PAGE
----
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Quote of the Day
“I think a simple rule of business is, if you do the things that are easier first, then you can actually make a lot of progress.”
May 18th – This Day in Stock Market History
May 18th, 1864 – The great “Civil War Gold Hoax” causes gold prices to spike 10% overnight.
The panic was caused by a letter “from the Associated Press” that was published in two New York newspapers:
(Source of images: The Life of Abraham Lincoln)
It turned out, the story was a fake.
Journalists Francis Mallison and Joseph Howard submitted this fake story at 3:30 am to 2 newspapers; New York World and New York Journal of Commerce, who fail to fact check the story and publish it immediately. The story said that that President Lincoln had ordered 400,000 additional men into the Union Army as the Virginia offensive was failing. The news caused a small panic, and gold prices jumped 10% on the day.
Here is how the New York Times covered the story the next day:
Little did anyone know, Howard had bought as much gold as he could afford the day before, maxing out his margin account, making him a small fortune. Howard would be arrested and thrown in jail for 3 months. Ironically, around the time he was released Lincoln ordered not 400,000, but 500,000 additional soldiers to the Union Army. The event would also be one of Lincoln’s few blemishes, as in a fit of rage about the fake story being published, he immediately ordered the 2 newspapers closed (The order was later reversed).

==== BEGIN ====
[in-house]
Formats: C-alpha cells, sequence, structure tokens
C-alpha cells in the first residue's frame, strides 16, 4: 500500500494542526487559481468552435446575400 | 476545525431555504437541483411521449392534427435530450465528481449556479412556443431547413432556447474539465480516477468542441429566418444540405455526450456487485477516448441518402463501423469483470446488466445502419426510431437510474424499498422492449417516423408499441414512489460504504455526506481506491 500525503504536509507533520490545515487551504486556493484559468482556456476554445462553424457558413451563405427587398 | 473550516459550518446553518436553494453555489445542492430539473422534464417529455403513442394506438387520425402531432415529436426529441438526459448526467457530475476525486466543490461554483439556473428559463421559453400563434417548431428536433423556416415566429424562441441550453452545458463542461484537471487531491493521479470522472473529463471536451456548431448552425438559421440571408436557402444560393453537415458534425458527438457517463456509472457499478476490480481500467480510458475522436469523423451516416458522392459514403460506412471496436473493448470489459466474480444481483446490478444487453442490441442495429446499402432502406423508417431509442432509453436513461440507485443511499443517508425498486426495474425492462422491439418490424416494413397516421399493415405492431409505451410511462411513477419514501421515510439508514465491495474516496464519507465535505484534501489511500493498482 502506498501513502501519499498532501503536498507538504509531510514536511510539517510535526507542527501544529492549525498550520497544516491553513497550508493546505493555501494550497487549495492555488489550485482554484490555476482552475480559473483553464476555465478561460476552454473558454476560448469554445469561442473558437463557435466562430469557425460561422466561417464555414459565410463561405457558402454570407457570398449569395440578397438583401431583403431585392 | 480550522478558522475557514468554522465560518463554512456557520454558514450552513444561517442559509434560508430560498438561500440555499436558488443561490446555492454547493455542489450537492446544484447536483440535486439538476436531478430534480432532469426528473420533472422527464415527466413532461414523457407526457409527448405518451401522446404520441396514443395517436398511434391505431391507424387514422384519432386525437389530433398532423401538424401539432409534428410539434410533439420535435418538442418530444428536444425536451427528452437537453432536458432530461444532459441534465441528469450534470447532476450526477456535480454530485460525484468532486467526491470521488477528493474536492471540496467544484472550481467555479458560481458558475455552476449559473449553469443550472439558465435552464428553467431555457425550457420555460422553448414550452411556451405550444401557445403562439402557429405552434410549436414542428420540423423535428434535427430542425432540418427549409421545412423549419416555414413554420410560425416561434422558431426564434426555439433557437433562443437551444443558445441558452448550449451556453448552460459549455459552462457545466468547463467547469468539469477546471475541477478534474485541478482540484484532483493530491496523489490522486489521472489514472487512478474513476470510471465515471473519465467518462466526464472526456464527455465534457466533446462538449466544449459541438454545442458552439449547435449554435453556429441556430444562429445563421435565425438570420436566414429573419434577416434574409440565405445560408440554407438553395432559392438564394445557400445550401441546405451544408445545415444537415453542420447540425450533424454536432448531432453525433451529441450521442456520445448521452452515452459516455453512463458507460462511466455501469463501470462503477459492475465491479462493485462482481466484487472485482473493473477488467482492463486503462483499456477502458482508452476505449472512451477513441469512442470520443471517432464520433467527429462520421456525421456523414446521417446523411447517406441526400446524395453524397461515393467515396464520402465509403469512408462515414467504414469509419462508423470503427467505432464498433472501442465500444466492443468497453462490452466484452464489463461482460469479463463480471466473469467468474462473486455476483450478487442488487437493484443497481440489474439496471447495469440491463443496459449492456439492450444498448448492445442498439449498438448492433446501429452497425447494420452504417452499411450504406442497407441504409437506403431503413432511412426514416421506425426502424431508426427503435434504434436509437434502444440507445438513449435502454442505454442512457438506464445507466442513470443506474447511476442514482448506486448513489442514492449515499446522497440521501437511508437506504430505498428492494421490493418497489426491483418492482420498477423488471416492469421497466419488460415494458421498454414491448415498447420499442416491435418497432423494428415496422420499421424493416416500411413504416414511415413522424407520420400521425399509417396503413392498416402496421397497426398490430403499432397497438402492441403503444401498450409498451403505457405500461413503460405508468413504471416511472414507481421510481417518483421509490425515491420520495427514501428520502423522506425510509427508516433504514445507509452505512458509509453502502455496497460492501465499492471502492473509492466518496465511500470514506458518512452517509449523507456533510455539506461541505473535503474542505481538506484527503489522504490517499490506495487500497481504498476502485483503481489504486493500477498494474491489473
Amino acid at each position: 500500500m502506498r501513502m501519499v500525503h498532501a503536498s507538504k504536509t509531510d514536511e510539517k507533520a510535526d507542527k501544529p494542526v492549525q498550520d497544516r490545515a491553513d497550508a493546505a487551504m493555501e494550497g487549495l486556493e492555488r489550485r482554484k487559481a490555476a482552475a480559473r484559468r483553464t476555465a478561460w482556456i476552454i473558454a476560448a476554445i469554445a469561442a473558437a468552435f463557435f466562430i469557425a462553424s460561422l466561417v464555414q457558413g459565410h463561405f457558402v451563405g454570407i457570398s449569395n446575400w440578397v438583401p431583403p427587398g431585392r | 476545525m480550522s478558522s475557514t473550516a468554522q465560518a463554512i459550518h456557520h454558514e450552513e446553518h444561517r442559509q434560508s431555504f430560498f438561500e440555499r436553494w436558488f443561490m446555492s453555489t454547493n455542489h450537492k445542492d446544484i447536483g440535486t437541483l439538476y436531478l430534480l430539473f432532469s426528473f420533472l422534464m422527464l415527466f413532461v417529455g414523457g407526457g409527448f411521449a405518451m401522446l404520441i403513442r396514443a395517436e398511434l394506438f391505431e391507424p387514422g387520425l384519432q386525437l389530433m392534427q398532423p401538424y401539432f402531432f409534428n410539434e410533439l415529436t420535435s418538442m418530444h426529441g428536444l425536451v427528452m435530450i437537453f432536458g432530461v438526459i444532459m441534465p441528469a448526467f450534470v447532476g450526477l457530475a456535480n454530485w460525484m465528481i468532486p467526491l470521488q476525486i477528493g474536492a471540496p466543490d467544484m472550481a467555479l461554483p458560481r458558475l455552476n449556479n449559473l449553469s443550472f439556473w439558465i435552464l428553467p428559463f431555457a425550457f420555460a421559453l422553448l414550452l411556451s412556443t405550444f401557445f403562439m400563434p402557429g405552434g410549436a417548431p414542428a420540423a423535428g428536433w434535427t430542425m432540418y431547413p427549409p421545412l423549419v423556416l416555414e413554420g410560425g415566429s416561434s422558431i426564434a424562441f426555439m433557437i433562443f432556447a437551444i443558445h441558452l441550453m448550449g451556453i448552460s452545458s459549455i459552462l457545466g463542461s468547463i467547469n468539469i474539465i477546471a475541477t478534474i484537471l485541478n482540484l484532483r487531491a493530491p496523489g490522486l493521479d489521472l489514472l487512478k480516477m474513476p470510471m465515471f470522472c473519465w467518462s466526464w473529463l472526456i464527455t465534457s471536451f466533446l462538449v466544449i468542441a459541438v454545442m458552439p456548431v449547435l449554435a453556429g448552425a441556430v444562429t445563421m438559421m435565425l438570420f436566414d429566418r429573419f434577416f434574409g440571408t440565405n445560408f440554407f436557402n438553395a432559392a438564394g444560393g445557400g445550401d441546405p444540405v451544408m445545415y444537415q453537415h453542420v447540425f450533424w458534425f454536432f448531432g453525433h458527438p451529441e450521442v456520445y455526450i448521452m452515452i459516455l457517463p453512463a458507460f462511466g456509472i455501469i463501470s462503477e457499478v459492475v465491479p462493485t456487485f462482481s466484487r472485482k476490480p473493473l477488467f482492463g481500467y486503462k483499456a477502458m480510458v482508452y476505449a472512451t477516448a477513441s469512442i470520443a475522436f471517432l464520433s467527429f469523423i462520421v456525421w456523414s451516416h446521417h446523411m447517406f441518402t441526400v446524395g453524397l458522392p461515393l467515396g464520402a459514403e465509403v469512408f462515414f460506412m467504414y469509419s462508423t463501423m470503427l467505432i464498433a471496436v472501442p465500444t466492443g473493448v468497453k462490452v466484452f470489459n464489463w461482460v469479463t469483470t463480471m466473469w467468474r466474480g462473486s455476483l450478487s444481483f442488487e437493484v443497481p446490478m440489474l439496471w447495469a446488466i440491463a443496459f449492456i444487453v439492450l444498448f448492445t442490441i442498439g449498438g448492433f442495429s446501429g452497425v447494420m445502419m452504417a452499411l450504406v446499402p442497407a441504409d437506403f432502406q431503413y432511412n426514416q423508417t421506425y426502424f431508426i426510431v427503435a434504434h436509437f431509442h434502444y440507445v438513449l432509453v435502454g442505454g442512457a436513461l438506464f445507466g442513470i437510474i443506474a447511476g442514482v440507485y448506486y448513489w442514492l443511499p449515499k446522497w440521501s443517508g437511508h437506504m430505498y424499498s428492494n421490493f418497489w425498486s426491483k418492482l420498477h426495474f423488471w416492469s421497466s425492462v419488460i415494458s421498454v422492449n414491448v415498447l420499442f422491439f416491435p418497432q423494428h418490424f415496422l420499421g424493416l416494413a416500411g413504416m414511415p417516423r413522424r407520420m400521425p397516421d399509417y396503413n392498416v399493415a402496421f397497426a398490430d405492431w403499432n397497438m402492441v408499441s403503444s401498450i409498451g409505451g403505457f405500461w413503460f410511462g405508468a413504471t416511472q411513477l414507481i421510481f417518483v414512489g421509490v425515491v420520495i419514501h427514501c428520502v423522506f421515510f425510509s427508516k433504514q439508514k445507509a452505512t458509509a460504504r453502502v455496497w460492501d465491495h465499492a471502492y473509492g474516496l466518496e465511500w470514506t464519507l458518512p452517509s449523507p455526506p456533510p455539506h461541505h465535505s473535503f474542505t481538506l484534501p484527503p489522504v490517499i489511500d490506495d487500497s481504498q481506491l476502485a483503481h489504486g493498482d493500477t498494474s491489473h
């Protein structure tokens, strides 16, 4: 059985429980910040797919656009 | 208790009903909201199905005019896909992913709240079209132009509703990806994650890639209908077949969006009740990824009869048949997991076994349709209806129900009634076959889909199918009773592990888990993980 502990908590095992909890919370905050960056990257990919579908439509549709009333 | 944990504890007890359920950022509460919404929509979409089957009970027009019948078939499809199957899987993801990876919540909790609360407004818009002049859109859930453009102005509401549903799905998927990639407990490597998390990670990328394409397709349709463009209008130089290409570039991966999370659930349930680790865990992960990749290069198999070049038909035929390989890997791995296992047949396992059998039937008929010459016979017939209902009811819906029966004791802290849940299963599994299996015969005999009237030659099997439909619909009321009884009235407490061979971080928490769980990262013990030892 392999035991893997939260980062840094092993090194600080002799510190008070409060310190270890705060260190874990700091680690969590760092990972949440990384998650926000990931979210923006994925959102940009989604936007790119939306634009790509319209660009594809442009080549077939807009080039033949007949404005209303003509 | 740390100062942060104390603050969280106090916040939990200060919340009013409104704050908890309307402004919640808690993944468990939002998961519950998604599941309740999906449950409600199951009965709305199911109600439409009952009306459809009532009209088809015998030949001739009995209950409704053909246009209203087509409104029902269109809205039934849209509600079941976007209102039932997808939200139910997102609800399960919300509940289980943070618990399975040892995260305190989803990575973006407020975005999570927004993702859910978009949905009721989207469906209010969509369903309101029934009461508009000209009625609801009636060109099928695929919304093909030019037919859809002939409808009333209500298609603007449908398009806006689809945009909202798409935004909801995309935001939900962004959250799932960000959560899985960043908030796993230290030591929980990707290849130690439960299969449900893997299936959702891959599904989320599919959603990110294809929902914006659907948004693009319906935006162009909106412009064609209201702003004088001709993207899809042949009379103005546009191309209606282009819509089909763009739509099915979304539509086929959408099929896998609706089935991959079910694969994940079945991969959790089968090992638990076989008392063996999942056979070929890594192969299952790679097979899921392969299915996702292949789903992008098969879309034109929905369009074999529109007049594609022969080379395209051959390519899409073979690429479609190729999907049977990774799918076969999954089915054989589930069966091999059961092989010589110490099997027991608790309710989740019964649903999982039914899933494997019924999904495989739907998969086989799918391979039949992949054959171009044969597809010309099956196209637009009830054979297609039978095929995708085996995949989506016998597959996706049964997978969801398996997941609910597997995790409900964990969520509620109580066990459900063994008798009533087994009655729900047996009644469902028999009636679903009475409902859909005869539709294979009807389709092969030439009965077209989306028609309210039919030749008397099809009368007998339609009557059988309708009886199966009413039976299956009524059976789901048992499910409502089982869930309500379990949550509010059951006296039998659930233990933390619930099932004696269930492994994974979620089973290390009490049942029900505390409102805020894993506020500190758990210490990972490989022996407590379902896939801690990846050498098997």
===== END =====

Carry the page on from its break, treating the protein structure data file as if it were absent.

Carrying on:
May 18th, 2012 – Facebook (Ticker: FB) has its IPO.
Shares were initially priced at $38, giving the company a market cap of $104 billion and making it the largest IPO in American history. At the time of its IPO Facebook would become the 23rd largest publicly traded company.
At the time, Facebook had quarterly profits of $205 million, with revenue of $1.06 billion. Today, Facebook is worth $600 billion, does $70 billion in revenue last year and reported a net income of $21 billion.
Facebook’s IPO hardly went smoothly. On its first day of trading, Facebook underwriters tried desperately to keep the company’s stock from falling. Facebook closed its first day of trading up just 0.6%, after opening up 11%.
Trading would not get any better. Over the next few months Facebook stock fell nearly 50%. Shares would recover by late 2013:
Best May 18th in Dow Jones Industrial Average History
2009 – Up 2.85%, 235.44 points.
Worst May 18th in Dow Jones Industrial Average History
1905 – Down 2.64%, 1.47 points.
Read of the Day
Zuckerberg’s quote applies to investing as well.
Often times, the most important things to do are the simplest. One book in particular that stresses these simple ideas is The Little Book of Common Sense Investing: The Only Way to Guarantee Your Fair Share of Stock Market Returns (Little Books. Big Profits)